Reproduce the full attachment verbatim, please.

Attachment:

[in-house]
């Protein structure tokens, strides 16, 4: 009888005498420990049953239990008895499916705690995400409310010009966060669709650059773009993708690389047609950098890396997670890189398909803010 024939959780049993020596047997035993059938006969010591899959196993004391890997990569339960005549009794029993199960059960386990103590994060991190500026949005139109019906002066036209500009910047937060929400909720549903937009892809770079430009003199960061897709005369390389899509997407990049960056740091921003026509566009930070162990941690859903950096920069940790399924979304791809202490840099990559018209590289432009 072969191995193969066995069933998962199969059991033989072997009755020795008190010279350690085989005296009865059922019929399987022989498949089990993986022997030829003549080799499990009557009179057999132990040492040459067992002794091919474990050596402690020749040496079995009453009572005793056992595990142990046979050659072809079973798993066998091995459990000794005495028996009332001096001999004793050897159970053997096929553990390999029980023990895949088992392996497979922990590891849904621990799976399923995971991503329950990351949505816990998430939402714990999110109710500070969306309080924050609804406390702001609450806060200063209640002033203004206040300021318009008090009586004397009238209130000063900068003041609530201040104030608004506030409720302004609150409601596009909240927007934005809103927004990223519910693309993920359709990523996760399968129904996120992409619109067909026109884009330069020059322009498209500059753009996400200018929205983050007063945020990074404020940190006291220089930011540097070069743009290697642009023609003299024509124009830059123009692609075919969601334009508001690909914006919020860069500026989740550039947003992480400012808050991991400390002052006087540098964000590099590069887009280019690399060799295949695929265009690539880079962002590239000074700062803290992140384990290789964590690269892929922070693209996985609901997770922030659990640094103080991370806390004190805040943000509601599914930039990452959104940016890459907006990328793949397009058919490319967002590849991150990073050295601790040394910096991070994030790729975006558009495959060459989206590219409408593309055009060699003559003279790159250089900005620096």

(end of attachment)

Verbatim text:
[in-house]
């Protein structure tokens, strides 16, 4: 009888005498420990049953239990008895499916705690995400409310010009966060669709650059773009993708690389047609950098890396997670890189398909803010 024939959780049993020596047997035993059938006969010591899959196993004391890997990569339960005549009794029993199960059960386990103590994060991190500026949005139109019906002066036209500009910047937060929400909720549903937009892809770079430009003199960061897709005369390389899509997407990049960056740091921003026509566009930070162990941690859903950096920069940790399924979304791809202490840099990559018209590289432009 072969191995193969066995069933998962199969059991033989072997009755020795008190010279350690085989005296009865059922019929399987022989498949089990993986022997030829003549080799499990009557009179057999132990040492040459067992002794091919474990050596402690020749040496079995009453009572005793056992595990142990046979050659072809079973798993066998091995459990000794005495028996009332001096001999004793050897159970053997096929553990390999029980023990895949088992392996497979922990590891849904621990799976399923995971991503329950990351949505816990998430939402714990999110109710500070969306309080924050609804406390702001609450806060200063209640002033203004206040300021318009008090009586004397009238209130000063900068003041609530201040104030608004506030409720302004609150409601596009909240927007934005809103927004990223519910693309993920359709990523996760399968129904996120992409619109067909026109884009330069020059322009498209500059753009996400200018929205983050007063945020990074404020940190006291220089930011540097070069743009290697642009023609003299024509124009830059123009692609075919969601334009508001690909914006919020860069500026989740550039947003992480400012808050991991400390002052006087540098964000590099590069887009280019690399060799295949695929265009690539880079962002590239000074700062803290992140384990290789964590690269892929922070693209996985609901997770922030659990640094103080991370806390004190805040943000509601599914930039990452959104940016890459907006990328793949397009058919490319967002590849991150990073050295601790040394910096991070994030790729975006558009495959060459989206590219409408593309055009060699003559003279790159250089900005620096």